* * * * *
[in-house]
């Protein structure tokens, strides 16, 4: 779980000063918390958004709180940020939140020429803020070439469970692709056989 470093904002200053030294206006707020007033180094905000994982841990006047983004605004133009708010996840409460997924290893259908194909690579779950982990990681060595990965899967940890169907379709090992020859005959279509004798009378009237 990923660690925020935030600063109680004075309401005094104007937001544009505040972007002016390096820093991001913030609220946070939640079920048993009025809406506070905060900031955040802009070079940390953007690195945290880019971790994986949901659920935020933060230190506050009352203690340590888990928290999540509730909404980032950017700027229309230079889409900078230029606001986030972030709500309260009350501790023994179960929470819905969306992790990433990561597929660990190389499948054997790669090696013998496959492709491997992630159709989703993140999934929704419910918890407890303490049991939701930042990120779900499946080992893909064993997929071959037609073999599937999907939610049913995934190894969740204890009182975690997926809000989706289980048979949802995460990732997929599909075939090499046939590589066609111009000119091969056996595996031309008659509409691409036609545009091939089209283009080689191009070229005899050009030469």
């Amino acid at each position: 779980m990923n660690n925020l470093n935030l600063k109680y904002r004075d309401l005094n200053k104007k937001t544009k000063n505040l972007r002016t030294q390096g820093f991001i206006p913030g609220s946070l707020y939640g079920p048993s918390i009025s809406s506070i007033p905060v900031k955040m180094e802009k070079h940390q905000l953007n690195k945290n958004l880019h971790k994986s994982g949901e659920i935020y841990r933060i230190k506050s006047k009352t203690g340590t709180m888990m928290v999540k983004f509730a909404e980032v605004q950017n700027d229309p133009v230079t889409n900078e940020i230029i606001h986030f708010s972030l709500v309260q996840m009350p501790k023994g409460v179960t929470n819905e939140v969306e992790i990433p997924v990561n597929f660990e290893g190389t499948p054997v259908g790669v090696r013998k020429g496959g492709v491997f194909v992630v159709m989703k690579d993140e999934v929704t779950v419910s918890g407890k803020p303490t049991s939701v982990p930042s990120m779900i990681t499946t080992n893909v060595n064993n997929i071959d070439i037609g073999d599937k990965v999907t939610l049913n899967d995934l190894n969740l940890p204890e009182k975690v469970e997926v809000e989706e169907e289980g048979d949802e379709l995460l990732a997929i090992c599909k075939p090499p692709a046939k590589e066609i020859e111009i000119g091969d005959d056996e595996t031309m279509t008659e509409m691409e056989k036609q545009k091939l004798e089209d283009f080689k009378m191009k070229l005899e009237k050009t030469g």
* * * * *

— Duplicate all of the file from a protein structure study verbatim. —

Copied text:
[in-house]
């Protein structure tokens, strides 16, 4: 779980000063918390958004709180940020939140020429803020070439469970692709056989 470093904002200053030294206006707020007033180094905000994982841990006047983004605004133009708010996840409460997924290893259908194909690579779950982990990681060595990965899967940890169907379709090992020859005959279509004798009378009237 990923660690925020935030600063109680004075309401005094104007937001544009505040972007002016390096820093991001913030609220946070939640079920048993009025809406506070905060900031955040802009070079940390953007690195945290880019971790994986949901659920935020933060230190506050009352203690340590888990928290999540509730909404980032950017700027229309230079889409900078230029606001986030972030709500309260009350501790023994179960929470819905969306992790990433990561597929660990190389499948054997790669090696013998496959492709491997992630159709989703993140999934929704419910918890407890303490049991939701930042990120779900499946080992893909064993997929071959037609073999599937999907939610049913995934190894969740204890009182975690997926809000989706289980048979949802995460990732997929599909075939090499046939590589066609111009000119091969056996595996031309008659509409691409036609545009091939089209283009080689191009070229005899050009030469």
């Amino acid at each position: 779980m990923n660690n925020l470093n935030l600063k109680y904002r004075d309401l005094n200053k104007k937001t544009k000063n505040l972007r002016t030294q390096g820093f991001i206006p913030g609220s946070l707020y939640g079920p048993s918390i009025s809406s506070i007033p905060v900031k955040m180094e802009k070079h940390q905000l953007n690195k945290n958004l880019h971790k994986s994982g949901e659920i935020y841990r933060i230190k506050s006047k009352t203690g340590t709180m888990m928290v999540k983004f509730a909404e980032v605004q950017n700027d229309p133009v230079t889409n900078e940020i230029i606001h986030f708010s972030l709500v309260q996840m009350p501790k023994g409460v179960t929470n819905e939140v969306e992790i990433p997924v990561n597929f660990e290893g190389t499948p054997v259908g790669v090696r013998k020429g496959g492709v491997f194909v992630v159709m989703k690579d993140e999934v929704t779950v419910s918890g407890k803020p303490t049991s939701v982990p930042s990120m779900i990681t499946t080992n893909v060595n064993n997929i071959d070439i037609g073999d599937k990965v999907t939610l049913n899967d995934l190894n969740l940890p204890e009182k975690v469970e997926v809000e989706e169907e289980g048979d949802e379709l995460l990732a997929i090992c599909k075939p090499p692709a046939k590589e066609i020859e111009i000119g091969d005959d056996e595996t031309m279509t008659e509409m691409e056989k036609q545009k091939l004798e089209d283009f080689k009378m191009k070229l005899e009237k050009t030469g």